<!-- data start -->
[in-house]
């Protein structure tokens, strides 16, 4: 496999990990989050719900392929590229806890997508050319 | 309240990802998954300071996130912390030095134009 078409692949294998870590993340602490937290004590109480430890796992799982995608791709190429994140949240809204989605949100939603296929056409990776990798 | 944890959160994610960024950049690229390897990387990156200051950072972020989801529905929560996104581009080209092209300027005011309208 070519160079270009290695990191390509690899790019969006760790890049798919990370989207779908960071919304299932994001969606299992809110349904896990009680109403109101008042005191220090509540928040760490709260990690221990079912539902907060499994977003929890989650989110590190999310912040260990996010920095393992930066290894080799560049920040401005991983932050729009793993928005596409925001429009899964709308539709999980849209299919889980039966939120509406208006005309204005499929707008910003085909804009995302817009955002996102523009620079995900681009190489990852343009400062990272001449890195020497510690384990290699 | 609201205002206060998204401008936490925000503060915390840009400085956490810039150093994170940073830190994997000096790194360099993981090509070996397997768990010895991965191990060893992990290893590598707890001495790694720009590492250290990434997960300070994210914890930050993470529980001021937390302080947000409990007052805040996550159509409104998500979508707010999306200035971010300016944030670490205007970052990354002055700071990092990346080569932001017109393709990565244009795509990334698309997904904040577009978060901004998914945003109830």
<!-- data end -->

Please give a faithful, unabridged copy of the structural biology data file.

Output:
[in-house]
């Protein structure tokens, strides 16, 4: 496999990990989050719900392929590229806890997508050319 | 309240990802998954300071996130912390030095134009 078409692949294998870590993340602490937290004590109480430890796992799982995608791709190429994140949240809204989605949100939603296929056409990776990798 | 944890959160994610960024950049690229390897990387990156200051950072972020989801529905929560996104581009080209092209300027005011309208 070519160079270009290695990191390509690899790019969006760790890049798919990370989207779908960071919304299932994001969606299992809110349904896990009680109403109101008042005191220090509540928040760490709260990690221990079912539902907060499994977003929890989650989110590190999310912040260990996010920095393992930066290894080799560049920040401005991983932050729009793993928005596409925001429009899964709308539709999980849209299919889980039966939120509406208006005309204005499929707008910003085909804009995302817009955002996102523009620079995900681009190489990852343009400062990272001449890195020497510690384990290699 | 609201205002206060998204401008936490925000503060915390840009400085956490810039150093994170940073830190994997000096790194360099993981090509070996397997768990010895991965191990060893992990290893590598707890001495790694720009590492250290990434997960300070994210914890930050993470529980001021937390302080947000409990007052805040996550159509409104998500979508707010999306200035971010300016944030670490205007970052990354002055700071990092990346080569932001017109393709990565244009795509990334698309997904904040577009978060901004998914945003109830």